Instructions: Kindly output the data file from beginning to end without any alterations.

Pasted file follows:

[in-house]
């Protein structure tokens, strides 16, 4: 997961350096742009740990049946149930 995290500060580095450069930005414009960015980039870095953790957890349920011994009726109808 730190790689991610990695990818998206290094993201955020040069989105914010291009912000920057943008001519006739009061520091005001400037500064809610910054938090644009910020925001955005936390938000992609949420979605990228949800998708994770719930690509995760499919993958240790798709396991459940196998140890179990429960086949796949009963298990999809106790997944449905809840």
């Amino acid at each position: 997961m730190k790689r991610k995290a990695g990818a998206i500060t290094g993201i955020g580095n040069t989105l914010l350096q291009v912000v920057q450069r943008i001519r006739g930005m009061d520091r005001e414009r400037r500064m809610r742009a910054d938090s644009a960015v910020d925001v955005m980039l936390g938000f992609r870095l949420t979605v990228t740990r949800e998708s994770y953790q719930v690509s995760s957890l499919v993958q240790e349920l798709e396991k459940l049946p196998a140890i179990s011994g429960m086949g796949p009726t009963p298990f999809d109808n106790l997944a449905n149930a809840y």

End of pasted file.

[in-house]
């Protein structure tokens, strides 16, 4: 997961350096742009740990049946149930 995290500060580095450069930005414009960015980039870095953790957890349920011994009726109808 730190790689991610990695990818998206290094993201955020040069989105914010291009912000920057943008001519006739009061520091005001400037500064809610910054938090644009910020925001955005936390938000992609949420979605990228949800998708994770719930690509995760499919993958240790798709396991459940196998140890179990429960086949796949009963298990999809106790997944449905809840």
């Amino acid at each position: 997961m730190k790689r991610k995290a990695g990818a998206i500060t290094g993201i955020g580095n040069t989105l914010l350096q291009v912000v920057q450069r943008i001519r006739g930005m009061d520091r005001e414009r400037r500064m809610r742009a910054d938090s644009a960015v910020d925001v955005m980039l936390g938000f992609r870095l949420t979605v990228t740990r949800e998708s994770y953790q719930v690509s995760s957890l499919v993958q240790e349920l798709e396991k459940l049946p196998a140890i179990s011994g429960m086949g796949p009726t009963p298990f999809d109808n106790l997944a449905n149930a809840y």